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OSX Needs an Unified Command Line Package Management System

Draft Status: Incomplete

While OS X aficionados laud the simplicity of the Mac OS X Installer, it is lacking in several regards. As this essay's concern is with command line installations of Unix software, it will not explore all of Installer.app's shortcomings. However a brief mention of the legendary Classic installer's to handle fine grained installation (ie. install single items) and remove items deserves mention considering such functionality is missing from its OSX counterpart. Furthermore, Installer.app isn't the optimal solution for traditional Unix software installation for several reasons examined within.

Defining the Problem

One of OSX's highly touted 'features' is that one can install and run a wide range of traditional Unix software via the BSD subsystem. Indeed, this is one of OSX's great strengths. The status of how this is handled is in total disarray. While examining every installation system available in the Unix-like universe is outside the scope of this essay, several systems are currently employed and explored within.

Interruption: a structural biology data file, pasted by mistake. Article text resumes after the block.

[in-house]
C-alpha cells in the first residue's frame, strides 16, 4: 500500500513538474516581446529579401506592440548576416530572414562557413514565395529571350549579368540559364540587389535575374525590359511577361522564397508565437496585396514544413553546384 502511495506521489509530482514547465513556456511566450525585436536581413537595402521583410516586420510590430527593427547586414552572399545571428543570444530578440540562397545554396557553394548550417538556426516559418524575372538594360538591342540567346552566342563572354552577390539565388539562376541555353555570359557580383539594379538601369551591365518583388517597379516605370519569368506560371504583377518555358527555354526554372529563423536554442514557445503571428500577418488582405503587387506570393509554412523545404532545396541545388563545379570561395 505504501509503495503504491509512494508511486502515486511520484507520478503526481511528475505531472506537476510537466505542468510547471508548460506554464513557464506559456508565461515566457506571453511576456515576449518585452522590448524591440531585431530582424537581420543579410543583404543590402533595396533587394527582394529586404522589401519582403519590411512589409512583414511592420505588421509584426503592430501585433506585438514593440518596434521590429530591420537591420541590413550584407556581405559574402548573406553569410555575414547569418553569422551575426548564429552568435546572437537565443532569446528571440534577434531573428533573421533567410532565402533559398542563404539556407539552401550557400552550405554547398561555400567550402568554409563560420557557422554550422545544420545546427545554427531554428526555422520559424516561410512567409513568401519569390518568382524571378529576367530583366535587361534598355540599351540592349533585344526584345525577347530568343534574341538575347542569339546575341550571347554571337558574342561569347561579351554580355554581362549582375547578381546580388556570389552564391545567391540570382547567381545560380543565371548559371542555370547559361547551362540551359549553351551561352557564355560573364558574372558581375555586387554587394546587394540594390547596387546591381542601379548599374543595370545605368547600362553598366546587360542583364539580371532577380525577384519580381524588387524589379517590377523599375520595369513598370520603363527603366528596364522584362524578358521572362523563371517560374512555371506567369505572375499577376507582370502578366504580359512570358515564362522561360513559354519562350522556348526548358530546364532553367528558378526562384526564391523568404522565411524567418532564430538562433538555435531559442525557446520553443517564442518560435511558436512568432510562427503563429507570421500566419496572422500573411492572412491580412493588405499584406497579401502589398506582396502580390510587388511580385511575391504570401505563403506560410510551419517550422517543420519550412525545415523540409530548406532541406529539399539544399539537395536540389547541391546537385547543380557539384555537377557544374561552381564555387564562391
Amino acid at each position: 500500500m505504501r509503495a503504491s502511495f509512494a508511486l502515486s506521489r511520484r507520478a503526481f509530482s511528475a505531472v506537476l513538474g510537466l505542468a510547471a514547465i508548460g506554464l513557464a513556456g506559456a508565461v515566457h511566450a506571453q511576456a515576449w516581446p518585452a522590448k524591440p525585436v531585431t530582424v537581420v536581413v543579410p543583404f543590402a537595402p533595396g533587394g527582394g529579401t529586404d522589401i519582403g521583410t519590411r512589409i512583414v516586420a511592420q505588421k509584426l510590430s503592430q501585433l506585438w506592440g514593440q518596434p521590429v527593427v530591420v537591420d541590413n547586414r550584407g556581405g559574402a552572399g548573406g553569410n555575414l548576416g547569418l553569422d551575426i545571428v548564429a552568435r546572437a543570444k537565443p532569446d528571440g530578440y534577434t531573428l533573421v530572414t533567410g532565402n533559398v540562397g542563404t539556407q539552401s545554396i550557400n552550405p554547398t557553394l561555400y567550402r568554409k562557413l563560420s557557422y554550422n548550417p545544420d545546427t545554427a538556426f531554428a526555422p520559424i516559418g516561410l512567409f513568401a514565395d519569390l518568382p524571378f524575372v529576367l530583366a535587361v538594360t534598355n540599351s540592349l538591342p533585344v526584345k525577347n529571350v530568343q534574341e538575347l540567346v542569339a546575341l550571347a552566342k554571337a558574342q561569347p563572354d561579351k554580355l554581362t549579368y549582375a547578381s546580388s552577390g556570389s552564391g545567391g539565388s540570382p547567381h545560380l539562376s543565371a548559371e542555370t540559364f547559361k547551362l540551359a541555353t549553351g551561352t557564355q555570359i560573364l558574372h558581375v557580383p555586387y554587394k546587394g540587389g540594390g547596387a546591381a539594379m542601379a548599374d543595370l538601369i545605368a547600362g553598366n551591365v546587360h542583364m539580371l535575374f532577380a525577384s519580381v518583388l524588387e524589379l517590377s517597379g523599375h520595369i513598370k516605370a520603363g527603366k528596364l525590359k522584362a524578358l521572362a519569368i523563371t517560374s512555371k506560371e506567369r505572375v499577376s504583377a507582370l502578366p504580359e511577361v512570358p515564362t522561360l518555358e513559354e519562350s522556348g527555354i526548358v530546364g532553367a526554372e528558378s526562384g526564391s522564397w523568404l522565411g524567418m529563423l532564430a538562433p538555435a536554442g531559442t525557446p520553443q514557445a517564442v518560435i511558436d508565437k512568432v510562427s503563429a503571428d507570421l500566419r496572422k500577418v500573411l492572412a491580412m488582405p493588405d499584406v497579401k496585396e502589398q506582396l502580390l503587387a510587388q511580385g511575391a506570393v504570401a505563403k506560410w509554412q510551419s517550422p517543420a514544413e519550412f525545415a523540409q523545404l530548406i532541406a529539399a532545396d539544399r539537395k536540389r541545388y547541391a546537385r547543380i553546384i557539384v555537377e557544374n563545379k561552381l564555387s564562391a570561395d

Another issue of serious concern is OSX is unique in that it really exists in two forms. There is the standard Mac OS X installation that one would find on the vast majority of capable Macintosh systems. This form includes all of the proprietary Apple software including its window manager, iApps, QuickTime, etc. This form or domain is where Installer.app is most appropriate for installing OSX style binaries. The second domain of Mac OS X is the open source 'Darwin' operating system which underlies the standard OSX installation. 'Darwin' exists both on capable Macintosh and X86 systems. Moreover, these forms are not exclusive, and one cannot assume that a system a with standard OSX installation will not at times be run in a 'Darwin mode.' A simple login as >console presents the 'Darwin mode' which operates as a standard BSD console and also accommodates running XFree86 (at least before 10.3).

Before continuing it is important to define what is meant by traditional Unix software in the context of this essay. This is software that is typically (but not always) installed at the command line. They are packages that nearly always run at the command line. They are packages with established methods of installation that don't lend themselves to installation via Installer.app. A handful of good example are packages like texinfo, lynx, kawa, or bigloo.